6. Electric vehicles are quiet; proposals to add sounds are on the table
Federal safety agencies are concerned that EVs pose a danger to pedestrians and cyclists — the cars are so quiet that people walking and riding bikes don’t hear them approaching. There hasn’t been much buzz recently about this, but the National Highway Traffic Safety Administration does have some proposals on the table to pitch to lawmakers and auto manufacturers. Some of these ideas include requiring EVs (and hybrids) to emit a sound similar to a regular engine when the car is operating at low speeds.
7. Why so expensive? Start with the battery
The DOE says that before 2009, a 100-mile range electric battery cost $33,000. The price is about half that today, and the department expects it to drop to at least $10,000 by the end of 2015. Still expensive, but getting better.
Energy officials add that as much as 80 percent of the energy in the battery is transferred directly to power the car, compared with only 14 to 26 percent of the energy from gasoline-powered vehicles.
8. Getting from here to there — a gas to electric comparison
The DOE says it costs about $1 for today’s EVs to travel the same distance as a similar-sized gasoline car using a gallon of fuel. “This adds up to a savings of more than $2 a gallon or $1,000 a year in refueling costs, and the next generation of electric vehicles will bring even bigger savings,” according to Energy.gov, the DOE’s website.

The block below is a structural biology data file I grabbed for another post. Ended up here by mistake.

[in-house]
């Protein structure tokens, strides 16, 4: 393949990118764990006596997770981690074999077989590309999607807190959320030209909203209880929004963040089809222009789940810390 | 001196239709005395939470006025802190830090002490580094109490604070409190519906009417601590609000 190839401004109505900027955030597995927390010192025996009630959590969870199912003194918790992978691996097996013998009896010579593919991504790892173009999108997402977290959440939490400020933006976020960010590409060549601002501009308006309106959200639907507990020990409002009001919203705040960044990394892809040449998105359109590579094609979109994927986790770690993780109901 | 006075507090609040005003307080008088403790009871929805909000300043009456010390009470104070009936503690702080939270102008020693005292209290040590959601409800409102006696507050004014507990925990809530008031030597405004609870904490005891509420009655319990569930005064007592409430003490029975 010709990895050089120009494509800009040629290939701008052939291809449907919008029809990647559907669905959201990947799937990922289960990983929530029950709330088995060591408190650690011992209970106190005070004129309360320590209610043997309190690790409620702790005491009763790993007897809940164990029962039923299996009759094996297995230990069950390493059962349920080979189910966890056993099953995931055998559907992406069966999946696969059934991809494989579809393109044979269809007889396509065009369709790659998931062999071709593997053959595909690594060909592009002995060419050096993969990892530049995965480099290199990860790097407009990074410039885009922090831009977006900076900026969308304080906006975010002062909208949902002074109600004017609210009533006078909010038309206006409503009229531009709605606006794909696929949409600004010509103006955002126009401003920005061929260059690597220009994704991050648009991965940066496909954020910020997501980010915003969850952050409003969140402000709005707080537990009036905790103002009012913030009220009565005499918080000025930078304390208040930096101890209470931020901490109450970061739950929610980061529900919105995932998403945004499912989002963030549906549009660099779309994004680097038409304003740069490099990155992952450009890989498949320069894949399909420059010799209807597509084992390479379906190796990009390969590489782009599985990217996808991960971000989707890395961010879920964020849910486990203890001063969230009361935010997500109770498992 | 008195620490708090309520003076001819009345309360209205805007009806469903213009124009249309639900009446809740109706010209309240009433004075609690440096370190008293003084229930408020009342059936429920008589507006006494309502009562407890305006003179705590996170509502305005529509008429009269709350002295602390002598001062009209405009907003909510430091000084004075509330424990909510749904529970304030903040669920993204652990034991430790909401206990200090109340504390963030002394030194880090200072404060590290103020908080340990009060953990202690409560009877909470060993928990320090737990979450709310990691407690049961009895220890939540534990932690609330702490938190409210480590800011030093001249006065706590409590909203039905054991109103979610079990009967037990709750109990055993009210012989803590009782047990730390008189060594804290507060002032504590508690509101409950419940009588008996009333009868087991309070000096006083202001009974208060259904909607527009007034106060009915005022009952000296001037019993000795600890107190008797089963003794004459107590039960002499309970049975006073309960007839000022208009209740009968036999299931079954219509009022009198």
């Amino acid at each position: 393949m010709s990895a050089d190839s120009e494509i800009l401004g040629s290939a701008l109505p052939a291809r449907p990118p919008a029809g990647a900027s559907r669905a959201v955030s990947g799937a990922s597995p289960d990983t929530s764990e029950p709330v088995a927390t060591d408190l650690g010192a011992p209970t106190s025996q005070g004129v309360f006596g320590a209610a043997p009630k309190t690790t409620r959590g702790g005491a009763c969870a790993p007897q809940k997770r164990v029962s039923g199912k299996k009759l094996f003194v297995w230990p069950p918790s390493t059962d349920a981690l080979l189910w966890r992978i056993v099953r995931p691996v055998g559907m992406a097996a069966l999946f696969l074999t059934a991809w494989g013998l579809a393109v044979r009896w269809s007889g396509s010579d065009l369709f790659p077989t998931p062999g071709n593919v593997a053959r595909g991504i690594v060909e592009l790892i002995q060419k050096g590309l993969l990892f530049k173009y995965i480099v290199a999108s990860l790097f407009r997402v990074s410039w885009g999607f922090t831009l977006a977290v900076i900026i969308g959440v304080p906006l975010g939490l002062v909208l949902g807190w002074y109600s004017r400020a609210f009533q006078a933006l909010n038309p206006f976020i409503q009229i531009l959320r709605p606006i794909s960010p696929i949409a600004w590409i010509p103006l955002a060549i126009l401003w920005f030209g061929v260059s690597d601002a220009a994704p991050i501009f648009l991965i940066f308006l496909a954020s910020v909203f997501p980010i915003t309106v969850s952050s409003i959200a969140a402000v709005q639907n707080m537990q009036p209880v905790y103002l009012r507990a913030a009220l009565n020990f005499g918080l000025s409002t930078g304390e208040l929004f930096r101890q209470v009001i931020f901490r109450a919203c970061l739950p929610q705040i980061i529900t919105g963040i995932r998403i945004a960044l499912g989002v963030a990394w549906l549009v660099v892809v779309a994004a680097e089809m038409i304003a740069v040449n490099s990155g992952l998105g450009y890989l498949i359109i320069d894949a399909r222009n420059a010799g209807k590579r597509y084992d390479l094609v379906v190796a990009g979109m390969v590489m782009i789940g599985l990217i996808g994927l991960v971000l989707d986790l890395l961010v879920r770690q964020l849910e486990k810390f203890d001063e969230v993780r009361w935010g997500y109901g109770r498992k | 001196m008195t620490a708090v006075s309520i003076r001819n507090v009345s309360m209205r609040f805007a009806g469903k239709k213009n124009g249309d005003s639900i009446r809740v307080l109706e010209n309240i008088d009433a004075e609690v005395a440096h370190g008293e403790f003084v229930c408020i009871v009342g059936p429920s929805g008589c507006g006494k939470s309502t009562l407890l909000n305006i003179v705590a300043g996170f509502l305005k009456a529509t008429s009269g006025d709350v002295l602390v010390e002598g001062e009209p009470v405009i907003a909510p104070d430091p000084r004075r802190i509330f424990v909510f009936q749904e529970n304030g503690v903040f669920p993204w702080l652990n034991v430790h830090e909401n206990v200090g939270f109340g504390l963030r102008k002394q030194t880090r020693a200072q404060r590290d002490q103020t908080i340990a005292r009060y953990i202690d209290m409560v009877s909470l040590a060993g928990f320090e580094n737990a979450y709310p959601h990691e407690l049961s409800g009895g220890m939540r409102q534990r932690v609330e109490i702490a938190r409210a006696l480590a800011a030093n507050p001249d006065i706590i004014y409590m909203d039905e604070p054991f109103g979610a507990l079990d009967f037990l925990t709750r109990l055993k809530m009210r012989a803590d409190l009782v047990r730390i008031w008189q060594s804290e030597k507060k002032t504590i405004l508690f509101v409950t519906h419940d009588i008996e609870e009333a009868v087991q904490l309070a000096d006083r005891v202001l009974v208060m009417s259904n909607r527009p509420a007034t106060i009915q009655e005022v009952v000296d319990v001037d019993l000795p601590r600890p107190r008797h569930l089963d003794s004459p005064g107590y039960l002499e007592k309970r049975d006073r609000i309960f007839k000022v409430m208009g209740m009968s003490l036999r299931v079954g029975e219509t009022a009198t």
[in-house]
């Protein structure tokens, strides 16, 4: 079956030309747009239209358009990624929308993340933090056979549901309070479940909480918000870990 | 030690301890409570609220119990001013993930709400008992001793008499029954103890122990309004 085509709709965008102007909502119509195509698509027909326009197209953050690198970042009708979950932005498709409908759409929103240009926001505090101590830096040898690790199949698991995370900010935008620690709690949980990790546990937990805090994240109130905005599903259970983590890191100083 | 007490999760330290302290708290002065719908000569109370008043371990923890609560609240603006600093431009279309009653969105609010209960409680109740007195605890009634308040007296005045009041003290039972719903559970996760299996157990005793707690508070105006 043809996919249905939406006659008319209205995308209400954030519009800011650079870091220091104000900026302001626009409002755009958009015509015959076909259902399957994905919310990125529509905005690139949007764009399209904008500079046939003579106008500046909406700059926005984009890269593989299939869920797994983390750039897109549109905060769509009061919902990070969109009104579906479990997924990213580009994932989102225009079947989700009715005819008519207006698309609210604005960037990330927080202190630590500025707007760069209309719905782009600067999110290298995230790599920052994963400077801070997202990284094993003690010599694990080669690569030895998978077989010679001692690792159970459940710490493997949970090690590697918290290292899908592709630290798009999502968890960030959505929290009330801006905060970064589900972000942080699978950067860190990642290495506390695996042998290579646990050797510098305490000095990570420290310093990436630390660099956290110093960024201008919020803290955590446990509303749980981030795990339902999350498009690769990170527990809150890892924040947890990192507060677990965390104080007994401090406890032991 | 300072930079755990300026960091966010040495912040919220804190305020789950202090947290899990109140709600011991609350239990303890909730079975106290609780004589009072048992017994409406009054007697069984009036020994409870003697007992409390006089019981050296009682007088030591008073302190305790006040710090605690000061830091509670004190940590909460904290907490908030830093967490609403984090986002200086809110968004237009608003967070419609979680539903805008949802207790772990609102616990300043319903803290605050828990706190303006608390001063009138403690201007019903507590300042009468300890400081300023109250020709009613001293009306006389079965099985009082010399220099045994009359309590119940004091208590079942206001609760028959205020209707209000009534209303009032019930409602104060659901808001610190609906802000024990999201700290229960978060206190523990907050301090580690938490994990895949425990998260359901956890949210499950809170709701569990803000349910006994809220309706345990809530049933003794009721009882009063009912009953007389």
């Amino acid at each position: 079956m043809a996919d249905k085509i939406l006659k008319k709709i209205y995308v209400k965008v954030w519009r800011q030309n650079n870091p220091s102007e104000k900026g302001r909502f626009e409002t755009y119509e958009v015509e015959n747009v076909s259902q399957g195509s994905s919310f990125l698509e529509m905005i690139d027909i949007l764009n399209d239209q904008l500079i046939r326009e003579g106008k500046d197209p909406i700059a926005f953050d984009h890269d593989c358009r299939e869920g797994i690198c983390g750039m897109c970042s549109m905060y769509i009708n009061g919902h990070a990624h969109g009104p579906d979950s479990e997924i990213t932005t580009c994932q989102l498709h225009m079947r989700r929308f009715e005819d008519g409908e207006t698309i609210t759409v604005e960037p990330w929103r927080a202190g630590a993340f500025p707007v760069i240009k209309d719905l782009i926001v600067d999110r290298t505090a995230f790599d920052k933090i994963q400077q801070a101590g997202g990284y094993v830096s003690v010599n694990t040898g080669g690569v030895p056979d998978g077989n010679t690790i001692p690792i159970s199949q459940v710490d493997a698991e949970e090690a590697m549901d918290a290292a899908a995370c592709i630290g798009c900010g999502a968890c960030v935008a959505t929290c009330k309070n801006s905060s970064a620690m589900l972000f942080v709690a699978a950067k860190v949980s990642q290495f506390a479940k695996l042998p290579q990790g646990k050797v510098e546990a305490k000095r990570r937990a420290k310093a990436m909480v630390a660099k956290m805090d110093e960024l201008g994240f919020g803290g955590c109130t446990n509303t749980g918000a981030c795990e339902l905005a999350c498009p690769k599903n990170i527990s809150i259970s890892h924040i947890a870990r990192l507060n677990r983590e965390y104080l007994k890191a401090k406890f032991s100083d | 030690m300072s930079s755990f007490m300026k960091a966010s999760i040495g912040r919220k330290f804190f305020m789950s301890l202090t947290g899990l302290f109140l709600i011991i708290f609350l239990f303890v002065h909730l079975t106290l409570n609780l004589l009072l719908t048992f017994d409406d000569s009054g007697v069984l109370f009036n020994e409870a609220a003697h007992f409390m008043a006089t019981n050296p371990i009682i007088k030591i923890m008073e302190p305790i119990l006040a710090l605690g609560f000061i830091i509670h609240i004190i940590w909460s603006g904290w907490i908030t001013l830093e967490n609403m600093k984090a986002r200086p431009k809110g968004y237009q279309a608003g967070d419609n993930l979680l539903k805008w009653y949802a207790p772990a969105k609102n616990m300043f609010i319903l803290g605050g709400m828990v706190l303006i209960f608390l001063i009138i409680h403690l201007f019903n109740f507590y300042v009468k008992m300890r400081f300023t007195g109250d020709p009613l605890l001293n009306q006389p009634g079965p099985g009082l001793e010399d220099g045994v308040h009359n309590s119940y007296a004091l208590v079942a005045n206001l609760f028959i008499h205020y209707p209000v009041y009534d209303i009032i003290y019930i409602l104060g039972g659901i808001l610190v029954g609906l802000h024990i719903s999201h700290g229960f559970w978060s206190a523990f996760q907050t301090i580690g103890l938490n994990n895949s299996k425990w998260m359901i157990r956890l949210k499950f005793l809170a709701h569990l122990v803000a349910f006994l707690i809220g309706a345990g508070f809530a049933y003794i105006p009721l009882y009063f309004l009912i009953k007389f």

9. State and local monies may be available
Beyond the $7,500 tax credit provided by the feds, electric vehicle buyers may also qualify for similar state and even local government incentives. California, for instance, offers up to a $2,500 rebate. On the more local side in the Golden State, the San Joaquin Valley Pollution Control District in central California offers a $1,000 to $3,000 rebate.
10. The first electric vehicle is very, very old
Robert Anderson invented the first primitive electric car, way back in 1832. It was a “crude electric carriage” that, nonetheless, was able to move through “non-rechargeable primary cells,” according to PBS’s “Now” program. The vehicle made technological strides over the next few decades, and the first electric taxis began operating in New York City in early 1897.
At the time, there were more EVs on New York streets than gas cars. But lacking the speed and power of gas models, they eventually became less popular. The rise of the combustion machines was at hand — Henry Ford introduced the Model T, mass-produced and affordable for many Americans, in 1908.